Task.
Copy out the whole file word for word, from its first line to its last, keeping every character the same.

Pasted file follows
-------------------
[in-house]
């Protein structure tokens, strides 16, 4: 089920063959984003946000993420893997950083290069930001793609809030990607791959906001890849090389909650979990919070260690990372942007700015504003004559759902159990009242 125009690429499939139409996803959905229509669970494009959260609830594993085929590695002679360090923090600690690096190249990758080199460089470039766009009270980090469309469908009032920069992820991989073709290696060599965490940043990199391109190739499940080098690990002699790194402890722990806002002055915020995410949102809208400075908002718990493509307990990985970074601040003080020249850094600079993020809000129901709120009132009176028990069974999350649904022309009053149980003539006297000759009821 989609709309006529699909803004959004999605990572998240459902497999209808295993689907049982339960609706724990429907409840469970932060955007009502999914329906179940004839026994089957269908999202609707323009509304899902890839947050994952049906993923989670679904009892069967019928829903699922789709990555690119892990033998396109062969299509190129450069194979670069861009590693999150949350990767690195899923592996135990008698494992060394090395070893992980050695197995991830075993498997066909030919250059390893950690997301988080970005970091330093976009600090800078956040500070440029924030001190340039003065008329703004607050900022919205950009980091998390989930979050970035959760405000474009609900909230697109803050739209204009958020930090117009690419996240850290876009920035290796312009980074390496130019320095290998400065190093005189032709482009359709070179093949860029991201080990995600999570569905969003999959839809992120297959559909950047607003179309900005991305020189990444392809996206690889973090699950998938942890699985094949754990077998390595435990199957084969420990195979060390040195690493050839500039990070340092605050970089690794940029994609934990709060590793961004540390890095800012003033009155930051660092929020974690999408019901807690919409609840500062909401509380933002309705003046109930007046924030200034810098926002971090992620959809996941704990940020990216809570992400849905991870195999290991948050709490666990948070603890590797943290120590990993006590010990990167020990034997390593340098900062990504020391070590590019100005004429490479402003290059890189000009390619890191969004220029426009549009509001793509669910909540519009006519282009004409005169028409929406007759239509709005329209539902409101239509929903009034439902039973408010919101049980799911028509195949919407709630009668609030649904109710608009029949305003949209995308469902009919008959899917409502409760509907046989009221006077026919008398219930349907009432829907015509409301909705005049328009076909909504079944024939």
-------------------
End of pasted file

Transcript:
[in-house]
């Protein structure tokens, strides 16, 4: 089920063959984003946000993420893997950083290069930001793609809030990607791959906001890849090389909650979990919070260690990372942007700015504003004559759902159990009242 125009690429499939139409996803959905229509669970494009959260609830594993085929590695002679360090923090600690690096190249990758080199460089470039766009009270980090469309469908009032920069992820991989073709290696060599965490940043990199391109190739499940080098690990002699790194402890722990806002002055915020995410949102809208400075908002718990493509307990990985970074601040003080020249850094600079993020809000129901709120009132009176028990069974999350649904022309009053149980003539006297000759009821 989609709309006529699909803004959004999605990572998240459902497999209808295993689907049982339960609706724990429907409840469970932060955007009502999914329906179940004839026994089957269908999202609707323009509304899902890839947050994952049906993923989670679904009892069967019928829903699922789709990555690119892990033998396109062969299509190129450069194979670069861009590693999150949350990767690195899923592996135990008698494992060394090395070893992980050695197995991830075993498997066909030919250059390893950690997301988080970005970091330093976009600090800078956040500070440029924030001190340039003065008329703004607050900022919205950009980091998390989930979050970035959760405000474009609900909230697109803050739209204009958020930090117009690419996240850290876009920035290796312009980074390496130019320095290998400065190093005189032709482009359709070179093949860029991201080990995600999570569905969003999959839809992120297959559909950047607003179309900005991305020189990444392809996206690889973090699950998938942890699985094949754990077998390595435990199957084969420990195979060390040195690493050839500039990070340092605050970089690794940029994609934990709060590793961004540390890095800012003033009155930051660092929020974690999408019901807690919409609840500062909401509380933002309705003046109930007046924030200034810098926002971090992620959809996941704990940020990216809570992400849905991870195999290991948050709490666990948070603890590797943290120590990993006590010990990167020990034997390593340098900062990504020391070590590019100005004429490479402003290059890189000009390619890191969004220029426009549009509001793509669910909540519009006519282009004409005169028409929406007759239509709005329209539902409101239509929903009034439902039973408010919101049980799911028509195949919407709630009668609030649904109710608009029949305003949209995308469902009919008959899917409502409760509907046989009221006077026919008398219930349907009432829907015509409301909705005049328009076909909504079944024939």